THE AMERICAN WEST (mostly): Fact and Fiction (mostly fiction)





"NOBODY GETS TO BE A COWBOY FOREVER." -- Chet Rollins (Jack Palance) in MONTE WALSH (NG, 1970)

Total Pageviews

Sunday, September 18, 2016

HILLBILLY ELEGY: A Memoir of a Family and Culture in Crisis by J.D. Vance





hill-bil-ly (noun)
a term used by people from the country to describe themselves with pride, but used by others as an insult for people whom they regard as ignorant and unsophisticated

el·e·gy (noun)
a mournful or reflective poem


I am a hill person. So is much of America’s white working class. And we hill people aren’t doing very well….Americans call them hillbillies, rednecks, or white trash. I call them neighbors, friends, and family. – J.D. Vance

J.D. Vance grew up in the town of Middletown, Ohio. However, his grandparents were originally from Jackson, Kentucky, a coal mining town in the Appalachian area of the state, and had migrated to Middletown in 1947 so that his grandfather could take a job in the Armco steel mill. Their move was part of a large wave of migration from the same region to the same area and for the same reason. He says that he lived in Middletown, but his heart was always in Jackson, an area that he often visited with his grandparents when he was a youngster, and that he considered himself to be a hillbilly.

At first the migrants fared much better than they had in the areas they had left. They worked hard, of course, but their jobs required no education and little technical skill and their union insured that they were paid well and that their fringe benefits were substantial.

But then came globalization, automation, conglomeration, de-unionization, and things went south for the whole Midwest, literally in some cases, and a region that once led the world in industrial production became known as the Rust Belt.

Vance begins his book with a confession:

I find the existence of the book you hold in your hands somewhat absurd. It says right there on the cover that it’s a memoir, but I’m thirty-one years old, and I’ll be the first to admit that I’ve accomplished nothing great in my life….The coolest thing I’ve done, at least on paper, is graduate from Yale Law School, something thirteen-year-old J.D. Vance would have considered ludicrous….I have a nice job, a happy marriage, a comfortable home, and two lively dogs.

So I didn’t write this book because I’ve achieved something extraordinary. I wrote this book because I’ve achieved something quite ordinary, which doesn’t happen to most kids who grow up like me. You see, I grew up poor, in the Rust Belt, in an Ohio steel town that has been hemorrhaging jobs and hope for as long as I can remember. I have, to put it mildly, a complex relationship with my parents, one of whom has struggled with addiction for nearly my entire life. My grandparents, neither of whom graduated from high school, raised me, and few members of even my extended family attended college. The statistics tell you that kids like me face a grim future – that if they’re lucky, they’ll manage to avoid welfare; and if they’re unlucky, they’ll die of a heroin overdose, as happened to dozens in my small hometown just last year….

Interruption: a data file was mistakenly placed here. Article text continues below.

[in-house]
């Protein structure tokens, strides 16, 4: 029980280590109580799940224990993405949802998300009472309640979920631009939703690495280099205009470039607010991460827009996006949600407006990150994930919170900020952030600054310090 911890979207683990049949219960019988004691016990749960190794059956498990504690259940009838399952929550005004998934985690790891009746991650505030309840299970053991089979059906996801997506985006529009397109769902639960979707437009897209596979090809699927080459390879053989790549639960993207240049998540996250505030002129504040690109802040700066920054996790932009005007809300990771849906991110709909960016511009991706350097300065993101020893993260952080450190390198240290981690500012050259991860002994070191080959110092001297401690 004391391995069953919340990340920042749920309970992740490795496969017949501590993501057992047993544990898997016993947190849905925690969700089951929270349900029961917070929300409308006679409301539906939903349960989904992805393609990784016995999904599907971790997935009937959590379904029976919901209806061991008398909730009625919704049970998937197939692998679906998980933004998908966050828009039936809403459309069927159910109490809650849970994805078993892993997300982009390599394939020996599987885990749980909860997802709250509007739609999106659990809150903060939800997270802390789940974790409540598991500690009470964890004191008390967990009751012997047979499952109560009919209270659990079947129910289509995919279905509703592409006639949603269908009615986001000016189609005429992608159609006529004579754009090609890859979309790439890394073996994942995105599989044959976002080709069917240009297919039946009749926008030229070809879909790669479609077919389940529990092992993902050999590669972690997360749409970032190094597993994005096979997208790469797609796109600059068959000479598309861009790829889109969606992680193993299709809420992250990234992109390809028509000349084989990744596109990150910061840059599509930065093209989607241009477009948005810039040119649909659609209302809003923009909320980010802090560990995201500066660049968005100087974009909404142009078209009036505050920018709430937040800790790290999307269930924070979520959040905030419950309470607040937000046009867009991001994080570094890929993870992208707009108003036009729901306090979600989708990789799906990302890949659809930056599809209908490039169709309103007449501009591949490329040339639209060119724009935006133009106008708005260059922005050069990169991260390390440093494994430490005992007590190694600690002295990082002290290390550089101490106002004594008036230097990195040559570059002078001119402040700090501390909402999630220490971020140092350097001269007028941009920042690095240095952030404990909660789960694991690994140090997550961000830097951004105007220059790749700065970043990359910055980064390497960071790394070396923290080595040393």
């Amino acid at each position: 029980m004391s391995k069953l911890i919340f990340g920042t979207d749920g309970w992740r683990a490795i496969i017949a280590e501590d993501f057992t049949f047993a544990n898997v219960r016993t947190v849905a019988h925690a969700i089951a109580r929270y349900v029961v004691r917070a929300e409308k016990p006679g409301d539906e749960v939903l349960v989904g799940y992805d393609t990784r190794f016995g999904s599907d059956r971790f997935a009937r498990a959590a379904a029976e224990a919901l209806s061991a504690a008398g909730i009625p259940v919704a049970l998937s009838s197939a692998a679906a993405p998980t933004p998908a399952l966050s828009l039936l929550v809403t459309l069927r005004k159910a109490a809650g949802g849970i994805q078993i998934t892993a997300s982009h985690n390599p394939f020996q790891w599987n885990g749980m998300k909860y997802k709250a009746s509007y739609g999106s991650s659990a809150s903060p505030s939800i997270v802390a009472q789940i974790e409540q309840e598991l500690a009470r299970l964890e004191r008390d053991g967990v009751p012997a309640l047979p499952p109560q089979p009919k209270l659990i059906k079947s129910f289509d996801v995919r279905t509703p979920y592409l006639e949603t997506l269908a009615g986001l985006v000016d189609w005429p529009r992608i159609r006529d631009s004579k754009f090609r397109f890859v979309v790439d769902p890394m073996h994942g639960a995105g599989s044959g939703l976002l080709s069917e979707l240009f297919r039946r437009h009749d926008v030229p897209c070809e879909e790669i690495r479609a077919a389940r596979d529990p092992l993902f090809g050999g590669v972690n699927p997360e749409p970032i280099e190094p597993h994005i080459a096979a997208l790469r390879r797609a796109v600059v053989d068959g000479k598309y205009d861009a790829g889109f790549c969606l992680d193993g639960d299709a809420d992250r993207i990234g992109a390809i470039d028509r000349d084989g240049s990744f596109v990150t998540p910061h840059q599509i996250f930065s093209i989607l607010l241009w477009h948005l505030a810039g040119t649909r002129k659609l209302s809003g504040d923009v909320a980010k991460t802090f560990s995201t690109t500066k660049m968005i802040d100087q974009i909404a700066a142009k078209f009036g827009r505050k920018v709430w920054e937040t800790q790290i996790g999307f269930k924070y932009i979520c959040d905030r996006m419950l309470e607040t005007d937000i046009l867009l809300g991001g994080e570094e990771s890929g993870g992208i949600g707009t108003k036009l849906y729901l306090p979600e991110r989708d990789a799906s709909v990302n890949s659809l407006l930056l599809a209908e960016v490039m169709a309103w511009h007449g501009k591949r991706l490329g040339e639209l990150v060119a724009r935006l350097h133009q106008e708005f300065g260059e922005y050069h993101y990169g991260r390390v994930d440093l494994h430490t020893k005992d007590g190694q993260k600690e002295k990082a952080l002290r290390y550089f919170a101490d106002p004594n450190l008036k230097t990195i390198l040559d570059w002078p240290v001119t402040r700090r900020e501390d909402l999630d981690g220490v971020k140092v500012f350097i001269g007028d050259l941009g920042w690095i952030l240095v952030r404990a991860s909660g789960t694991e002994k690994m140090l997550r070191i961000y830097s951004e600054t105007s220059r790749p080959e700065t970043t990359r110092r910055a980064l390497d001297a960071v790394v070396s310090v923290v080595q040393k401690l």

I want people to understand what happens in the lives of the poor and the psychological impact that spiritual and material poverty has on their children. I want people to understand the American Dream as my family and I encountered it.”

The book has become a publishing sensation. Just type in the author’s name or the title of the book in Google and you will see what I mean. Political conservatives love it because Vance, a conservative Republican, lays a lot of the blame for the ills of the Rust Belt citizenry on the lack of individual initiative and responsibility. While he admits globalization and automation have played a role, and that government policies might help a little, he also believes that “the problems were not created by the governments or the corporations or anyone else. We created them, and only we can fix them.” By “we,” he means the very people whose lives have become unmoored by political and economic forces and who face uncertain futures.

Some of his solutions strike me as being overly simplistic. For example, he says that those who have no future in the Rust Belt should go where the jobs are. After all, that is what his grandparents and many others did when they left Kentucky and migrated to Ohio. And there have been many other mass migrations through the years in which people who experienced economic dislocation pulled up stakes and headed west or north in search of a better life.

But those people had a chance of purchasing cheap farm land or finding good unskilled jobs that paid well. Today, however, neither the cheap land nor the unskilled jobs exist. Both are gone. What good does it do one to go where the good jobs exist if one has neither the education nor the skills to get one?

But I heartily agree with one reviewer who wrote that Vance chooses “to adopt a tone of thoughtful reflection with a genuine desire for mutual understanding – almost a lost art in this soundbite-talking-head age" and another reviewer who wrote, “Mr. Vance doesn’t have all the answers. But he’s advancing the conversation.”

Vance is a good writer and a natural born storyteller – and what an inspirational and touching personal story he has to tell. He has lived an amazing life in which he has overcome tremendous obstacles that the vast majority of people have never confronted or even imagined. And against all odds, seemingly insurmountable, he has achieved the American Dream. At one point he admits “I am one lucky son of a bitch.” Well, yes, he is, but sometimes we make our own luck and his life is exhibit number one.










No comments:

Post a Comment